Slime Rancher review

A great idea that doesn't reach its full potential as a farming game.

Our Verdict

A slight and repetitive but cute farming game, Slime Rancher doesn't quite reach the heights of its sub-genre.

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What is it? A cute and colourful farming sim where you rear bouncing slimes instead of cows and cabbage.
Expect to pay £15/$20
Developer Monomi Park
Publisher In-house
Reviewed on Intel i7-2600, 8GB RAM, Nvidia GeForce GTX 1070, Windows 10
Multiplayer None
Link Humble

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Slime Rancher pulls off a PR coup that fast food corporations would kill for: it’s battery farming, but adorable with it. Monomi Park's cutesy farm sim has no truck with free-range and GM-free—it’s about cramming as many colourful blobs as you can into tiny pens, gorging them on snacks, then sucking up their plorts (that is, poop) with your vacuum gun and selling it for the highest rate. It’s the kind of horror show that has you hankering for that chlorinated chicken you keep hearing about. On the other hand: ahh, look at their little faces.  

Getting your slime prison operational is pretty straightforward. Venture out into the wild and you'll find all manner of slimes oozing out of the landscape. They're so abundant and simple to catch, in fact, that you can practically fill all four of your gun's storage canisters in the first 15 minutes. Managing your captives proves trickier. Should the dumb blobs devour the turds of a different species, they mutate into a hybrid, potentially causing havoc and disrupting your operations.  

While force-feeding slimes their own effluence has its benefits—the hybrid ‘largo’ slimes will squeeze out two plorts for the price of one come feeding time—it can’t be left unchecked. Throw a third, foreign plort into the mix and the largo morphs into an all-consuming tar monster that won't stop eating until it's devoured your entire ranch, proving that even slimes can only take so much shit before they finally snap.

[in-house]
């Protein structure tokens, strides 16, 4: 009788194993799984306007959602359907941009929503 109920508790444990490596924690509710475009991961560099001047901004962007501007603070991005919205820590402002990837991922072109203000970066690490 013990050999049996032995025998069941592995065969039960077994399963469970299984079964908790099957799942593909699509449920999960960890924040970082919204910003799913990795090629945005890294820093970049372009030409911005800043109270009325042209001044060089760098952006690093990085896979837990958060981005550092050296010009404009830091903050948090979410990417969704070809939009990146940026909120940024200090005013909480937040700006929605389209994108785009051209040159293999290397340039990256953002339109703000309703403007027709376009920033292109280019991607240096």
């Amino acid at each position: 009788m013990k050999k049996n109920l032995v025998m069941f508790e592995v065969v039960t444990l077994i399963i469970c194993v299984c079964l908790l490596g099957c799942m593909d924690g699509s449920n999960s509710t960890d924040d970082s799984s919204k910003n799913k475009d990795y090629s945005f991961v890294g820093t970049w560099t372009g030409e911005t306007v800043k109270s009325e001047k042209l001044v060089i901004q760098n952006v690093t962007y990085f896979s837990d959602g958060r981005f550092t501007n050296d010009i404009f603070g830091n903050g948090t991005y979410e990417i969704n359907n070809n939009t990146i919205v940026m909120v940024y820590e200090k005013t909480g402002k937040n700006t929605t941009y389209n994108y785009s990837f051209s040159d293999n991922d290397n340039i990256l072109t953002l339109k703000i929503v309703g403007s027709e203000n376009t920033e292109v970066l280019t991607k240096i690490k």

The meat of the challenge, then, is breeding your slime horde in a desired direction without letting them succumb to madness. Needless to say, infant schools won’t be taking trips to this farm. Compared to a Stardew Valley or Harvest Moon, where the task is one of time management and efficient routines, Slime Rancher captures the anarchic world of livestock: your resource isn’t just a number on the spreadsheet, but a chaotic living thing capable of dicking you over.

Should the dumb blobs devour the turds of a different species, they mutate into a hybrid, potentially causing havoc.

There are plenty of provisions to help prevent this, though. You can build higher walls on your corral to keep slimes penned in, add a net to stop them bouncing out the top, and even lull them into a stupor with a tinkling music box. You can also unlock extra areas to further segregate different breeds, which is essential once you start raising the exotic quantum slimes that can teleport out of their pens.

Feed the beasts

Slimes have their own particular diets, too, so building enough vegetable patches, chicken coops and fruit trees is vital to keeping stomachs full and your pockets lined. Speed upgrades are available, but I found these accelerated cycles were often at odds with the time I wanted to spend adventuring and pushing out into newly unlocked territories. It never got to the point where I'd come home to piles of rotting produce, but efficiency often came at the cost of further exploration.  

Admittedly, you can't go far in the game's early hours, as five of its six main areas are fenced off. To progress, you'll need to find the resident giant 'gordo' slime and stuff its giggling pie-hole with so much food that it bursts to reveal the key. I’m not sure this has a real-life equivalent in my battery farming metaphor. 

Once you get there, though, you're essentially going through the same motions as you were an hour ago, just with different coloured slimes in a slightly prettier landscape. And that's the main problem I have with Slime Rancher. Unlike Stardew Valley, where you can personalise your farm to the nth degree or settle down and start a family, there's nothing to do here except shovel endless quantities of poop and make a quick buck. Farming isn’t the means to a narrative end here, but a means to more endless farming. You buy upgrades because you can rather than because you want to, and once you've filled out your pens with profitable slime, there's little incentive to venture back outside.

Even the unlockable research lab didn't provide the extra longevity I'd hoped for. Instead of improving the minute-to-minute farming process, the lab simply lets you build extra gadgets to place around the planet. Most, however, like the med station and spring pad, are largely superfluous. My health, for instance, rarely dipped below 70 even when I came across a herd of exploding radioactive largos, and the early jetpack upgrade is far more practical for general world traversal. The teleporters might have been useful, but the sheer amount of resource gathering involved in crafting them means you'll have rinsed all the environments before they become useful.

Slime Rancher’s hands-on approach and lively livestock could have made this the cream of the farming crop. As it is, this is a great idea that currently feels a little too cooped up. 

The Verdict
Slime Rancher

A slight and repetitive but cute farming game, Slime Rancher doesn't quite reach the heights of its sub-genre.